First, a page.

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South Beach Diet experience Thu, Apr 28, 2011
I've had slightly high cholesterol for a while now, and after a few different failed attempts at regulating it with natural supplements and exercise, I decided to give the South Beach Diet a try.  My normal diet consists of lots and lots of carbohydrates, both in the "pure sugar" variety and in the "chocolate-covered" variety.  Thankfully I was blessed with genetics that enable me to eat whatever I want and never gain any weight.  But unfortunately I was cursed with the silent killer of high cholesterol.  There's some evidence that a diet high in vegetables and fiber and low in carbohydrates might have a beneficial effect on cholesterol.  As sort of a last ditch effort before I started taking prescription drugs, I decided to try it out for six months. 

The first few days were unpleasant.  Heck, the first half of the first day was unpleasant.  I stopped eating sugar and all other carbs before slowly reintroducing limited whole grains after a few weeks.  My body had to go through a period of withdrawal, where I felt tired and annoyed, and no amount of food made me feel satisfied.  It's a truly unique feeling to have a stomach full of food but to not feel full.  This mostly went away over time, and I found a few foods (like peanut butter) that took away hunger like magic.  I was surprised that I lost about 8-10 lbs in the first couple weeks, which was an added benefit I suppose.  I really didn't have a problem eating meat and vegetables all the time.  I'm a fan of things like Brussels sprouts, so it wasn't difficult increasing my intake of vegetables.  But after a solid month of daily salads for lunch, I got sick of them, though largely because of the dressing.  It's hard to find salad dressings with no or low carbs.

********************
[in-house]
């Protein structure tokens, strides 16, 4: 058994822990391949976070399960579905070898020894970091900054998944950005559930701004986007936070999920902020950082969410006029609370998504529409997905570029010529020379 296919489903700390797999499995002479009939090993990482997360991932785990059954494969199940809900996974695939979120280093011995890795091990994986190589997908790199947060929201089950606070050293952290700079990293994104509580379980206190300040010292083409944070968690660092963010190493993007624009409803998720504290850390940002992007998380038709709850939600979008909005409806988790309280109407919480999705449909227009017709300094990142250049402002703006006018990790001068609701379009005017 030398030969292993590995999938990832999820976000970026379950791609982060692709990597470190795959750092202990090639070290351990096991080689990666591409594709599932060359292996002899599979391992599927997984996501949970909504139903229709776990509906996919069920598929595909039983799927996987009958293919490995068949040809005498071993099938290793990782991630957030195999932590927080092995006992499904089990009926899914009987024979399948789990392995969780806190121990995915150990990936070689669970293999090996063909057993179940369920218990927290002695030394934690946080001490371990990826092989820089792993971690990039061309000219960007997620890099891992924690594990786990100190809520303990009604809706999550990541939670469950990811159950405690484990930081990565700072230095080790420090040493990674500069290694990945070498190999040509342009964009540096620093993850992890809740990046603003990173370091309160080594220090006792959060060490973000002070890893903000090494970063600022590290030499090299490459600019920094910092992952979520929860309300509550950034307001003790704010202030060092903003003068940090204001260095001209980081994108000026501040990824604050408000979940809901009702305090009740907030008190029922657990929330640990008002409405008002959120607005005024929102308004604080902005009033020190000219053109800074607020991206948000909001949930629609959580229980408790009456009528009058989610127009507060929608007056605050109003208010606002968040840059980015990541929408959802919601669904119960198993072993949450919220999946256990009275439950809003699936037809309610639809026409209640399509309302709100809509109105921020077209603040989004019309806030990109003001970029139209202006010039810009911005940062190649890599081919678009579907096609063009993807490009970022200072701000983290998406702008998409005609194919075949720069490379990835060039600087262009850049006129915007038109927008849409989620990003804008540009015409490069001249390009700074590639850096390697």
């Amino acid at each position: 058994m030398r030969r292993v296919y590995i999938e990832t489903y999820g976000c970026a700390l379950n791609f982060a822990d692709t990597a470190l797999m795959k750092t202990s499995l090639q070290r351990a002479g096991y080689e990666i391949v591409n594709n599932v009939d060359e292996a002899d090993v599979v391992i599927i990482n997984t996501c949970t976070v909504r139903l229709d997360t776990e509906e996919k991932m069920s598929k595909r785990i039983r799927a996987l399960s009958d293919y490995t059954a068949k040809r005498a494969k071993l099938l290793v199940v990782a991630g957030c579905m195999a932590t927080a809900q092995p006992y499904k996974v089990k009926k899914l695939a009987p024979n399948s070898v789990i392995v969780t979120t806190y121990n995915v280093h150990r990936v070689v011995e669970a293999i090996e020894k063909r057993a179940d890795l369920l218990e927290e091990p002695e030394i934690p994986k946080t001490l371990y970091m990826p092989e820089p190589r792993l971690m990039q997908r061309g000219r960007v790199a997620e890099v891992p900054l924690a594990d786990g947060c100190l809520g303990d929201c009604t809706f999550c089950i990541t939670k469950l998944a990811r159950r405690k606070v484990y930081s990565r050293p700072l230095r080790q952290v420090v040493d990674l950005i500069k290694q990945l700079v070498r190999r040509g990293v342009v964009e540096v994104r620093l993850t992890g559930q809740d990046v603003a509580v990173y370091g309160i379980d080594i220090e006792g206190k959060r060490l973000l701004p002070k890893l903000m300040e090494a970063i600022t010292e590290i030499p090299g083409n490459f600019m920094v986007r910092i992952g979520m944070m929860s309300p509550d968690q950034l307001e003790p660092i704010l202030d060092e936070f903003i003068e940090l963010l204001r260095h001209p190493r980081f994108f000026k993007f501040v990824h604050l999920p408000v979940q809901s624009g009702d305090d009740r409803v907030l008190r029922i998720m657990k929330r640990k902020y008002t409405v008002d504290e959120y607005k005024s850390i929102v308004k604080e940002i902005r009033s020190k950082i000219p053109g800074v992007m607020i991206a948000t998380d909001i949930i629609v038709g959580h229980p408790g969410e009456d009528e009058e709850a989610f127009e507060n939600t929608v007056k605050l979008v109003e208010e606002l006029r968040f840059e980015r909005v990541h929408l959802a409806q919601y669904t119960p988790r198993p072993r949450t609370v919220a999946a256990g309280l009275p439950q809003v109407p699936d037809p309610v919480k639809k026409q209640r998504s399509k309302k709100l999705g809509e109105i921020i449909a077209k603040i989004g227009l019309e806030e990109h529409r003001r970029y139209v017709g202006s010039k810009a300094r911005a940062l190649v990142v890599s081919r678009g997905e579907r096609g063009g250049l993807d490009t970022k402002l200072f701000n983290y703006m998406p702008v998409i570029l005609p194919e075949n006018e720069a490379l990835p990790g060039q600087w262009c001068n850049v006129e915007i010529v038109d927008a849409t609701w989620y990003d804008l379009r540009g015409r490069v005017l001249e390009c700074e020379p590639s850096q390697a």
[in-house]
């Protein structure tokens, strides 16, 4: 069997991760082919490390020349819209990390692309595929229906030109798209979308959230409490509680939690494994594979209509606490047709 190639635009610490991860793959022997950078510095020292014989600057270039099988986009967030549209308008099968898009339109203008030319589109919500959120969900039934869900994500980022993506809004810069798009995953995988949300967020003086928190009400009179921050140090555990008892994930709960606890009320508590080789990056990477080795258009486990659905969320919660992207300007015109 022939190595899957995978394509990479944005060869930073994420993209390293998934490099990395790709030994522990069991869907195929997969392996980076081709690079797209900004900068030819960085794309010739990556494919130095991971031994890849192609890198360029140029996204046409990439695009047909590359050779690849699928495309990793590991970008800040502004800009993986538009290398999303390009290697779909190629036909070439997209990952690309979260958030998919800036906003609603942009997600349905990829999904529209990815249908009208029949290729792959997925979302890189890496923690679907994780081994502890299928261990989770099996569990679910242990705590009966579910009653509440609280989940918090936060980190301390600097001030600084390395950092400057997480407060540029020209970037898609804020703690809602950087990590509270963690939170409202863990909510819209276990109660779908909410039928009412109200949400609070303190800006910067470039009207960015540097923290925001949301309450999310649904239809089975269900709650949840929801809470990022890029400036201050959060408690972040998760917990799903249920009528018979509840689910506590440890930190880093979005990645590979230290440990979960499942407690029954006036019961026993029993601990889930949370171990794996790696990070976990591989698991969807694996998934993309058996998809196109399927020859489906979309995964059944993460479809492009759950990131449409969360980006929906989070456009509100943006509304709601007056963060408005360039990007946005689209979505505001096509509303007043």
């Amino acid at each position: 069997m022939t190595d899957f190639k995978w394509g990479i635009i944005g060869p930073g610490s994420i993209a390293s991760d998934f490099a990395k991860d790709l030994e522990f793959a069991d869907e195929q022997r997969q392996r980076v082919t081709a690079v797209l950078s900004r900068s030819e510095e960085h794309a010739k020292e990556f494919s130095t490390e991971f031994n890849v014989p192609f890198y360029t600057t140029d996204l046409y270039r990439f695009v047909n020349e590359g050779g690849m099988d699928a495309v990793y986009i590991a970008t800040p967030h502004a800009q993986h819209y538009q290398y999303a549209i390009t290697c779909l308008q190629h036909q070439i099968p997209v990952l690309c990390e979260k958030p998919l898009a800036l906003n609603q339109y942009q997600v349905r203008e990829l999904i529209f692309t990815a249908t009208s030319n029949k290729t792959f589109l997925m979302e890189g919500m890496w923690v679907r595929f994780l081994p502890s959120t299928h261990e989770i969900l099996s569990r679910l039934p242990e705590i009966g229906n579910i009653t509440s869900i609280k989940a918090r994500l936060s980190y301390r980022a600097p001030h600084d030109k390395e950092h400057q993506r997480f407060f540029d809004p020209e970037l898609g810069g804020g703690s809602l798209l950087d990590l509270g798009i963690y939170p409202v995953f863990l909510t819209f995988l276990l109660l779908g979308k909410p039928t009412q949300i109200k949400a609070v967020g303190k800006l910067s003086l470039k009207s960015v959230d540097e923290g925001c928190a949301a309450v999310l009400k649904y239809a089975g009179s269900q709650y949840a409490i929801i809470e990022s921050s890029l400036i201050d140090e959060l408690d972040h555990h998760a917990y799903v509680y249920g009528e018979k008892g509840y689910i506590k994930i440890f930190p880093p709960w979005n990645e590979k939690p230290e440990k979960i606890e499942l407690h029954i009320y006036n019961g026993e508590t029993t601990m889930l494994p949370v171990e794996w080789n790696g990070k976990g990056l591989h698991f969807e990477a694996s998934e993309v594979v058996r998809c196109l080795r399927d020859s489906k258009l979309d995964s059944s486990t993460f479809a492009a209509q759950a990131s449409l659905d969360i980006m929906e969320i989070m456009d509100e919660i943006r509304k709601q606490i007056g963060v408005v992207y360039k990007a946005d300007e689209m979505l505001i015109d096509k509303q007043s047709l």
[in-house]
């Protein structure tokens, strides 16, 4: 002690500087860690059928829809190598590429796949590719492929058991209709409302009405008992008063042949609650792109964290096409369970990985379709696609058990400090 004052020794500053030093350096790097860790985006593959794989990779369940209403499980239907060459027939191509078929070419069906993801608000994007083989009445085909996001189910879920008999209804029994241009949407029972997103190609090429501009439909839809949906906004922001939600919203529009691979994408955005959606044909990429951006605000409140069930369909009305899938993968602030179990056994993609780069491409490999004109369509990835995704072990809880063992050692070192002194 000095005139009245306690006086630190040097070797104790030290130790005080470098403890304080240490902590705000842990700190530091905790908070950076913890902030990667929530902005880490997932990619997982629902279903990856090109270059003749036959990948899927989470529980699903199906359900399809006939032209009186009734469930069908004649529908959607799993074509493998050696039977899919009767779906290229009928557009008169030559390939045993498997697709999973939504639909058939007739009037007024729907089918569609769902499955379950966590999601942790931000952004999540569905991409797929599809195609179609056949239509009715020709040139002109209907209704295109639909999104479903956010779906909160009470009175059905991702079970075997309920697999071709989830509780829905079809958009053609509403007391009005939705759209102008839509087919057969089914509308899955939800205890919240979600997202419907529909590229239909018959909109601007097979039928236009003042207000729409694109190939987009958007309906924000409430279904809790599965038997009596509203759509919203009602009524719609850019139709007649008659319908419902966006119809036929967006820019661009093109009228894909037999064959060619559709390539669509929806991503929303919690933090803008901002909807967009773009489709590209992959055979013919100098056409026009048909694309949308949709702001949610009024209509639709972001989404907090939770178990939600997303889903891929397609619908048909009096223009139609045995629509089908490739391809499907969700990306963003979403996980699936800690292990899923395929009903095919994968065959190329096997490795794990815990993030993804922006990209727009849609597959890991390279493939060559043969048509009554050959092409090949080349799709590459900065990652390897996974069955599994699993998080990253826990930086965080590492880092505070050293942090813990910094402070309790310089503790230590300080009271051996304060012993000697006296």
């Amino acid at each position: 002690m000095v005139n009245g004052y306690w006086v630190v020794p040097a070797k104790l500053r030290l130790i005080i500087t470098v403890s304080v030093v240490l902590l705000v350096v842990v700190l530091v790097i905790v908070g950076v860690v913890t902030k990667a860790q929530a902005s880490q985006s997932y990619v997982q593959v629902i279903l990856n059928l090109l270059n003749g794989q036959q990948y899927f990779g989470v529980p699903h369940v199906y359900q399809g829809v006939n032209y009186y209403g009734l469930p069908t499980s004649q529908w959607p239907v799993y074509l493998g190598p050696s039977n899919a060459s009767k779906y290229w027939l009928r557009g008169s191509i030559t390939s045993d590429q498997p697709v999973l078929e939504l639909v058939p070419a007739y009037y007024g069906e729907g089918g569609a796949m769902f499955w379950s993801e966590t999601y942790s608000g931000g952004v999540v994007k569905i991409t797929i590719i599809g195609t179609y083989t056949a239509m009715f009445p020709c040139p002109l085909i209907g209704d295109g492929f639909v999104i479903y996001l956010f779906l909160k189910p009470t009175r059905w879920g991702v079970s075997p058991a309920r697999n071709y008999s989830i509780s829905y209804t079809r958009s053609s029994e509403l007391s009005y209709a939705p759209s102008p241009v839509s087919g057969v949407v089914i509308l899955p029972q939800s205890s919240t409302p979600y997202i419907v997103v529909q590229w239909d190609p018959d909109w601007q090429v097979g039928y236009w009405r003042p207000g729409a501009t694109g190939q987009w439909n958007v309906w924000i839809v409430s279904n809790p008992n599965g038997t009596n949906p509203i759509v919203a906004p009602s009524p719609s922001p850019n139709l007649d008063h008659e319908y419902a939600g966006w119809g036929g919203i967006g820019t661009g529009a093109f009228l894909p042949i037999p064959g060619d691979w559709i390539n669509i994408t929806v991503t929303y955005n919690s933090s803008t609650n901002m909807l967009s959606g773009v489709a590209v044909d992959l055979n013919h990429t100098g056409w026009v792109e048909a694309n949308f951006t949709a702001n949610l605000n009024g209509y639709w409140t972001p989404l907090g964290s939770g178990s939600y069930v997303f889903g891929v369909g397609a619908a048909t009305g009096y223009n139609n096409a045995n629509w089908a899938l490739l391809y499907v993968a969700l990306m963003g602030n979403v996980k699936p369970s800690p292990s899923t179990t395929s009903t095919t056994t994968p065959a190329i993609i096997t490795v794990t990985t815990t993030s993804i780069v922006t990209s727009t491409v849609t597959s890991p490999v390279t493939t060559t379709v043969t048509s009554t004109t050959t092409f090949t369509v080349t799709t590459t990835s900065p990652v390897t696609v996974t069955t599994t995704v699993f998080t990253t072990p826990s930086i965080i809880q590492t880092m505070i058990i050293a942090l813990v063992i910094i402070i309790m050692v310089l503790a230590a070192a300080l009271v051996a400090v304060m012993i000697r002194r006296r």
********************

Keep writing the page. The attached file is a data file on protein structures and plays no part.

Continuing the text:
Each week I was supposed to introduce a new whole grain carb, such as whole grain rice, whole grain bread, etc.  But by about the third week, I couldn't really find any more room in my diet for more food without cutting out the good stuff like meat and vegetables.  The diet's literature says to keep adding a carb until you get up to seven per day, which I still think is ridiculous.  You'd have to eat a boatload of food to reach that amount. 

It was interesting how my brain changed while on the diet.  I began thinking of my diet in terms of right and wrong, so that the foods I could eat were considered right, and the foods I couldn't eat were considered wrong.  That made it so that I didn't get too many cravings for things I couldn't eat.  And when I did give in on occasion, I felt bad about it.  I couldn't even have a guilty pleasure.  It was only guilt. 

My birthday occurred while I was on the diet, and my method of celebrating consisted of Dunkin Donuts coffee and a muffin, pizza and root beer for lunch, and ice cream cake for dessert.  That was a good day, and aside from that initial rush of sugar directly to my brain, my body experienced no ill effects. 

At about the three month mark, I happened to get a blood test for life insurance.  I fasted for twelve hours before the test just so my cholesterol readings would be accurate.  The results came back a few days later and showed that my cholesterol hadn't changed a single point.  I really wasn't expecting that outcome, so I took a few days before I decided to give up on my diet early.  The thing is, I was kind of looking forward to the diet not working because that would mean I could go back to my normal way of life and just take a magical pill to prevent a future heart attack.  Someone suggested that it was kind of cheap or weak to have to depend on a drug to fix me; I think of it as a miracle cure for something that would've killed me by middle age if I was living 50 years ago. 

I also feel bad about giving up on something early.  I'm not a quitter, but I just can't see a point in continuing this lifestyle change when there is absolutely zero benefit.  It was suggested that I continue the diet anyway because it seems like a good idea to eat healthy, but I argue there's literally no benefit to a change in diet for me, and that was proven pretty conclusively by a blood test.  I think it helps that my normal diet is actually fairly healthy, with only the occasional fast food and somewhat limited snacking (i.e. I don't eat a whole package of anything in one sitting).  Even without the diet, I typically eat healthy meals and exercise regularly, which is most likely a good thing.  So it looks like I'll continue doing that, with the addition of a daily pill.  It was worth a shot. #health


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